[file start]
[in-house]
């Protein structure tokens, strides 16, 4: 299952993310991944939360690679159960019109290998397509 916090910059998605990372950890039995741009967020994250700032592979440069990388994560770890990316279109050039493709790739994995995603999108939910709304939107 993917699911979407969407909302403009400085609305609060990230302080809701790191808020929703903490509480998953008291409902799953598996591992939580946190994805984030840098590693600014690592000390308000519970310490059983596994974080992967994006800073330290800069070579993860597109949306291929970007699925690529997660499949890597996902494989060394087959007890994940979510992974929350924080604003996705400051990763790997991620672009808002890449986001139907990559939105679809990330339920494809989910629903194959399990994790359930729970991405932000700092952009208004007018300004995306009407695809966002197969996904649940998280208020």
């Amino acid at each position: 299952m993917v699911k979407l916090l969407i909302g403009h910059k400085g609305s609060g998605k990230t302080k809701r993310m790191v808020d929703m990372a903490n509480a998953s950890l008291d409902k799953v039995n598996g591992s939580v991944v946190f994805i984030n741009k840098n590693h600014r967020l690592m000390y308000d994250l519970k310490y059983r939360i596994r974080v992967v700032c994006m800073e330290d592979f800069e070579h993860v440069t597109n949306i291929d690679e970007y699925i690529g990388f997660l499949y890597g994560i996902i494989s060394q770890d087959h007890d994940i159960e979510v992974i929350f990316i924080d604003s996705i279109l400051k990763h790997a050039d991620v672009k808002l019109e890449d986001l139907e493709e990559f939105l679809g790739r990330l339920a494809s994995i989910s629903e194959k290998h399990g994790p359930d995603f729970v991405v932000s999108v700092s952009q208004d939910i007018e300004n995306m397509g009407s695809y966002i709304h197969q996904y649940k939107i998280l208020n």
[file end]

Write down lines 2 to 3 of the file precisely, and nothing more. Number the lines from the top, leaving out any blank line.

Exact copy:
């Protein structure tokens, strides 16, 4: 299952993310991944939360690679159960019109290998397509 916090910059998605990372950890039995741009967020994250700032592979440069990388994560770890990316279109050039493709790739994995995603999108939910709304939107 993917699911979407969407909302403009400085609305609060990230302080809701790191808020929703903490509480998953008291409902799953598996591992939580946190994805984030840098590693600014690592000390308000519970310490059983596994974080992967994006800073330290800069070579993860597109949306291929970007699925690529997660499949890597996902494989060394087959007890994940979510992974929350924080604003996705400051990763790997991620672009808002890449986001139907990559939105679809990330339920494809989910629903194959399990994790359930729970991405932000700092952009208004007018300004995306009407695809966002197969996904649940998280208020």
């Amino acid at each position: 299952m993917v699911k979407l916090l969407i909302g403009h910059k400085g609305s609060g998605k990230t302080k809701r993310m790191v808020d929703m990372a903490n509480a998953s950890l008291d409902k799953v039995n598996g591992s939580v991944v946190f994805i984030n741009k840098n590693h600014r967020l690592m000390y308000d994250l519970k310490y059983r939360i596994r974080v992967v700032c994006m800073e330290d592979f800069e070579h993860v440069t597109n949306i291929d690679e970007y699925i690529g990388f997660l499949y890597g994560i996902i494989s060394q770890d087959h007890d994940i159960e979510v992974i929350f990316i924080d604003s996705i279109l400051k990763h790997a050039d991620v672009k808002l019109e890449d986001l139907e493709e990559f939105l679809g790739r990330l339920a494809s994995i989910s629903e194959k290998h399990g994790p359930d995603f729970v991405v932000s999108v700092s952009q208004d939910i007018e300004n995306m397509g009407s695809y966002i709304h197969q996904y649940k939107i998280l208020n």